For Plasmodium falciparum, antibodies against LSA3.RE, GLURP and Pf.GLURP.R2 are most likely to be a reflexion of recent (range from 6 to 8 months) exposure in the Mekong Subregion.
Malaria, caused by several Plasmodium species, is the major life-threatening parasitic infection worldwide.
Though demonstration of Plasmodium parasite in peripheral blood on microscopy remains gold standard, it may miss some patients resulting in delay in instituting life-saving therapy.
There is evidence of a higher exposure to the non-falciparum parasite species than previously reported in Zimbabwe.
Plasmodium species, the parasitic agents of malaria, invade erythrocytes to reproduce, resulting in erythrocyte loss.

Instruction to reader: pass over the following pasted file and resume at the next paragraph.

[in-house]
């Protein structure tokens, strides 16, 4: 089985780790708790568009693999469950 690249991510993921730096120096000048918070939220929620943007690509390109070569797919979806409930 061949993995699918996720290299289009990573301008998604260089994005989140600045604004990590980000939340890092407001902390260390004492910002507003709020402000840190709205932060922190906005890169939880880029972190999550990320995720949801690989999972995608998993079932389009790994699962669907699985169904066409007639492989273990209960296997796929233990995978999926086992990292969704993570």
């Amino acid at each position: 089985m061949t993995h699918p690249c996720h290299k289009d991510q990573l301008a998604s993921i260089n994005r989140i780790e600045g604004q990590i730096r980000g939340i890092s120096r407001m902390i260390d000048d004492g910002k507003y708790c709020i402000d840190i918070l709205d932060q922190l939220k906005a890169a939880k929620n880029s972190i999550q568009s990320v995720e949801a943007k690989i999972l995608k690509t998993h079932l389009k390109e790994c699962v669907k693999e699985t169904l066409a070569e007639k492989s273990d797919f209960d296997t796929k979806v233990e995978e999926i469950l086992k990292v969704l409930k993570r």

This proof-of-concept study presents a novel approach to anti-malarial drug discovery and design.
As parasites, Plasmodium species depend upon their host for survival.
The four main Plasmodium species that cause human malaria, Plasmodium falciparum, Plasmodium vivax, Plasmodium malariae, and Plasmodium ovale, are transmitted between humans by mosquito vectors belonging to the genus Anopheles.
The methodological novelty proposed here combining orthology and signal peptide prediction proved to be an effective strategy for the identification of proteins showing wrongly N-terminal annotated sequences, and it might have an important impact in the available data for genome-wide searching of potential vaccine and drug targets and proteins involved in host/parasite interactions, as demonstrated for five Plasmodium species.